Wife Wants Me to Do the Household Chores

15 August, 2019
Q Asalam alaykum waramotullah,

Please, what can I do with a wife who believes her husband must share with her the household chores? She also disrespects her husband and his family.


In this counseling answer:

• We must look to our beloved prophet (PHUB) and how he lived his life in regard to marital relationships in the households with his wives.

• Perhaps it may be best to speak with the wife and find out why she’s being disrespectful. There may be other factors involved.

Ads by Muslim Ad Network

• Speak to her in a kind way.

As salamu Alaykum,

Thank you for writing to us. I am not a scholar; therefore, I will only advice you from a counselor’s point of view. For Islamic advice, please submit your question to Ask the Scholar. 

As I understand your situation, one of the issues you are wondering about concerns “what to do or what is the solution” to the situation wherein a wife wants her husband to help her with domestic work in the house. In this situation, we must look to our beloved prophet (PHUB) and how he lived his life in regard to marital relationships in the households with his wives.

Helping with Chores: Our Beloved Prophet (PBUH) as an Example

The prophet Muhammad (PBUH) did indeed partake in the domestic works in the house. He helped out around the house and he even sewed his own socks. Therefore, based on our beloved prophet’s (PHUH), this it is sunnah. While it is not commanded that a husband do this, there are many blessings in it for a husband.

Wife Wants Me to Do the Household Chores - About Islam

Disrespect in Islam

In regard to a wife disrespecting a husband and his family, that is a haram situation. While you did not specify in which ways disrespect was being shown, it must be dealt with. In Islam, we are to respect one another, especially husbands and wives and family members. Kindness, love, mercy, and respect are the foundations of Islamic relationships between family members.

Dealing with Disrespectful Ways

I would kindly suggest that the wife be counseled on her behavior regarding respect or lack of it. Perhaps it may be best to speak with the wife and find out why she’s being disrespectful. There may be other factors involved, such as she may feel disrespected herself, she may feel as if she is not liked or accepted, or there may be other reasons why she is acting this way. While there may be a reason that she is disrespectful, that is not an excuse to be disrespectful.

Speaking with Wife

I kindly suggest insha’Allah that the husband speak with his wife in a kind way to find out what the problem is. Disrespect may come as anger from a place of deep hurt and feelings of rejection or may come from a place of feeling higher or better than someone else. In both instances it is wrong. Finding out where it is coming from will assist in knowing how to address it.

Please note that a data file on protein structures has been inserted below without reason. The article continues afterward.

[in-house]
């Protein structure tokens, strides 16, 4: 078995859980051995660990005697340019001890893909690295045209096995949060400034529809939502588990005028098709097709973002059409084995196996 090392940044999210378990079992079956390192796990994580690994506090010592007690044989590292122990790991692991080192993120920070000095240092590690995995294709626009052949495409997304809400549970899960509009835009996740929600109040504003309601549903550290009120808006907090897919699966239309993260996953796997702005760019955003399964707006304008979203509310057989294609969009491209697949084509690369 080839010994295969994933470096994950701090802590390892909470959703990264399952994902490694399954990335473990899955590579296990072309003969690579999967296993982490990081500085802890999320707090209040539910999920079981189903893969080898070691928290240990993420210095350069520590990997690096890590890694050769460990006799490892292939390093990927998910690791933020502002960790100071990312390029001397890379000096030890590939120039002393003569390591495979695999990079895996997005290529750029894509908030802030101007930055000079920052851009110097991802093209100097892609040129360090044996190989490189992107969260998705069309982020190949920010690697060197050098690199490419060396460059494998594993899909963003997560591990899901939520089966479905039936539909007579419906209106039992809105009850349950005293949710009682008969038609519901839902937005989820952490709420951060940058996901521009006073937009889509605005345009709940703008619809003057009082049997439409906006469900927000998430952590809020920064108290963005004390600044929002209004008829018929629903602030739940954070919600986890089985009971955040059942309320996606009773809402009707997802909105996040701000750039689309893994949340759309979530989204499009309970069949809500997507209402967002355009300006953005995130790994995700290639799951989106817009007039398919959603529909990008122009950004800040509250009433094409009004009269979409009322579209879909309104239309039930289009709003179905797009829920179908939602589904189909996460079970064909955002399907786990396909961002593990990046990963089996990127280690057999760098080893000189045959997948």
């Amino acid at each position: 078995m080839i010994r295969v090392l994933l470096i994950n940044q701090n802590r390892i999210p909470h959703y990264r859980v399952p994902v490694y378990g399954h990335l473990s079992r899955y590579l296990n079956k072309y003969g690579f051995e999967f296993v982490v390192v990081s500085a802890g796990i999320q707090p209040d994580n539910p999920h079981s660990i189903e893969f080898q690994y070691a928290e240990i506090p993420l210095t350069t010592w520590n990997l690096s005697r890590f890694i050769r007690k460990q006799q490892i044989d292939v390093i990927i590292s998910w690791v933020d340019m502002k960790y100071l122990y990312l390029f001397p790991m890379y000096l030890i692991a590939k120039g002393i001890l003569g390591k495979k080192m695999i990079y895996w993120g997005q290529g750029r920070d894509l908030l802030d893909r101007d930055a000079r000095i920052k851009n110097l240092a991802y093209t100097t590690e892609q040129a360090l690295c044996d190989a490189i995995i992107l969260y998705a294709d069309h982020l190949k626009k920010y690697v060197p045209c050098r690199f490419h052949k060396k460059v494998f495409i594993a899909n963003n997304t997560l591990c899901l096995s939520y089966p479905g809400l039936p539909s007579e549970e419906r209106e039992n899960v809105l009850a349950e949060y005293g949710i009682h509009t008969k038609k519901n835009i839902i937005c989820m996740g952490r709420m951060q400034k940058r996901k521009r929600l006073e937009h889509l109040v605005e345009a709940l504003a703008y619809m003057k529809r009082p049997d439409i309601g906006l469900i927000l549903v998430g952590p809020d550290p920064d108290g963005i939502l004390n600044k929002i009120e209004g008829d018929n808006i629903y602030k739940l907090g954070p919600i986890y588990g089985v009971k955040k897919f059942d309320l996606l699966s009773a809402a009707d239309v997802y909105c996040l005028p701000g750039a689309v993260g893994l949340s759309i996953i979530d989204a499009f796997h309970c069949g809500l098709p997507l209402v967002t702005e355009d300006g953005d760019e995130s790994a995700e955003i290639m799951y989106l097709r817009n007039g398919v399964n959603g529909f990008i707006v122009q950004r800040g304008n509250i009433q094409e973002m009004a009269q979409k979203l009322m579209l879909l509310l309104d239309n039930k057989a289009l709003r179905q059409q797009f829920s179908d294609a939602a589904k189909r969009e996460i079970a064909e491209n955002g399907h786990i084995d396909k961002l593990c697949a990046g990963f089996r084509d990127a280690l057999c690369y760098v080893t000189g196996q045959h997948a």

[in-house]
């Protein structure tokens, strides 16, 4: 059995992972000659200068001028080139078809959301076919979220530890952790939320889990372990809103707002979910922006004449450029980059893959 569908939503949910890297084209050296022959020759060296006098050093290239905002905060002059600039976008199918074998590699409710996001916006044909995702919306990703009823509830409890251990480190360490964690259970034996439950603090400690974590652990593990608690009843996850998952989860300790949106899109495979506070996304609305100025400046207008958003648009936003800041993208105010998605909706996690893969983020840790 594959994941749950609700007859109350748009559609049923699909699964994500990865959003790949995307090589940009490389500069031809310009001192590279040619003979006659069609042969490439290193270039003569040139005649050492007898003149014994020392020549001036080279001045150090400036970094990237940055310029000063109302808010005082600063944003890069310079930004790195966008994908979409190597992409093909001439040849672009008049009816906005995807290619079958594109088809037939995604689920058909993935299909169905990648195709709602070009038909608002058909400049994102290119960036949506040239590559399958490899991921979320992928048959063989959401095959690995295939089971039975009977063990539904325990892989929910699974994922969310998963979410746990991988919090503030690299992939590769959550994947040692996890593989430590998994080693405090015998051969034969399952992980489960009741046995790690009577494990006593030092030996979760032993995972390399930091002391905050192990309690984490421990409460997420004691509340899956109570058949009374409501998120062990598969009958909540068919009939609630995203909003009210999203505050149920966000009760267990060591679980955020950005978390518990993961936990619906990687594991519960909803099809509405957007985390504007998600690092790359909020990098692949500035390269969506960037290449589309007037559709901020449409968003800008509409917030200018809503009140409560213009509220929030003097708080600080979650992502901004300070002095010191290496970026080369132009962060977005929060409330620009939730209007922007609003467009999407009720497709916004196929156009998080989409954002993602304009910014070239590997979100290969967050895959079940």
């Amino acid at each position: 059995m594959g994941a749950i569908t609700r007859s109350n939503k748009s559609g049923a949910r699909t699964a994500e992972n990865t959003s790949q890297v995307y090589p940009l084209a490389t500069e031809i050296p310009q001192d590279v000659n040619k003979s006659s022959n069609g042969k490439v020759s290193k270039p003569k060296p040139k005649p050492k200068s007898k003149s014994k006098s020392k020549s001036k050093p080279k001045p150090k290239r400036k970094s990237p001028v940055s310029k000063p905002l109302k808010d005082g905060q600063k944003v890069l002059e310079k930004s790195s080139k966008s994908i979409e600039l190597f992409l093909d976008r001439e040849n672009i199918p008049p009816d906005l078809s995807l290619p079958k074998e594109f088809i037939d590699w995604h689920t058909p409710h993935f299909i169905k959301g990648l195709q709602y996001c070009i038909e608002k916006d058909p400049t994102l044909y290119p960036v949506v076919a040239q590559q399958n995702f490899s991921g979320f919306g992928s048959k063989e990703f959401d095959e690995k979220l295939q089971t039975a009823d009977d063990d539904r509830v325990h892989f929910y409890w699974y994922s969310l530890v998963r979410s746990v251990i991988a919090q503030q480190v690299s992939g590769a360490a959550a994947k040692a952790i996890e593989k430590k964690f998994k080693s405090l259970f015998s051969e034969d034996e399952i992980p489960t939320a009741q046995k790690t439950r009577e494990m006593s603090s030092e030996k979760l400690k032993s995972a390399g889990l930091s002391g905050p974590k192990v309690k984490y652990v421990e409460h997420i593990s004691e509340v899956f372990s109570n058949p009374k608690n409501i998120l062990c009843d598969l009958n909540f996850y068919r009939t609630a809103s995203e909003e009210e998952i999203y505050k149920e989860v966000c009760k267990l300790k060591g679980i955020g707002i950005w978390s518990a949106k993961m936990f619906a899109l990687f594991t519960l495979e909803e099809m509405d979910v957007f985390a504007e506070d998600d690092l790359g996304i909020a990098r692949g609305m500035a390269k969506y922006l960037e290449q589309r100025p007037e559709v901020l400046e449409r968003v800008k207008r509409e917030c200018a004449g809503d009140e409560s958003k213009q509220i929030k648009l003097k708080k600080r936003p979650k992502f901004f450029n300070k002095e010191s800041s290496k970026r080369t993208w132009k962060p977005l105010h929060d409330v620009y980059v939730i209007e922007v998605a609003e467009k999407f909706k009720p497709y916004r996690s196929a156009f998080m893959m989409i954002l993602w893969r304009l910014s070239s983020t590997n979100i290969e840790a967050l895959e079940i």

Check out this counseling video:

Resolving Disrespect

From this perspective, the husband may be able to help resolve any misunderstandings, hurt feelings, or fears the wife may be experiencing. He will also be able to at that point, help her to understand that her ways are disrespectful and need to stop. Insha’Allah by having a conversation which is conducive to resolution using the Qur’an for guidance, the disrespect will be resolved.

We wish you the best you are in my prayers.


Disclaimer: The conceptualization and recommendations stated in this response are very general and purely based on the limited information provided in the question. In no event shall AboutIslam, its counselors or employees be held liable for any damages that may arise from your decision in the use of our services.

Read more:

Taking Care of Things at Home – Whose Responsibility is it?

Husband Won’t Help Around The House

Can Women Do Household Duties in a State of Ritual Impurity?


About Aisha Mohammad
Aisha has a PhD in psychology, an MS in public health and a PsyD. Aisha worked as a Counselor/Psychologist for 12 years at Geneva B. Scruggs Community Health Care Center in New York. She has worked with clients with mental health issues such as anxiety, depression, panic disorder, trauma, and OCD. She also facilitated support groups and provided specialized services for victims of domestic violence, HIV positive individuals, as well youth/teen issues. Aisha is certified in Mindfulness, Trauma Informed Care, Behavioral Management, Restorative Justice/ Healing Circles, Conflict Resolution, Mediation, and Confidentiality & Security. Aisha is also a Certified Life Coach, and Relationship Workshop facilitator. Aisha has a part-time Life Coaching practice in which she integrates the educational concepts of stress reduction, mindfulness, introspection, empowerment, self love and acceptance and spirituality to create a holistic healing journey for clients. Aisha is also a part of several organizations that advocates for prisoner rights/reentry, social & food justice, as well as advocating for an end to oppression & racism. In her spare time, Aisha enjoys her family, photography, nature, martial arts classes, Islamic studies, volunteering/charity work, as well as working on her book and spoken word projects.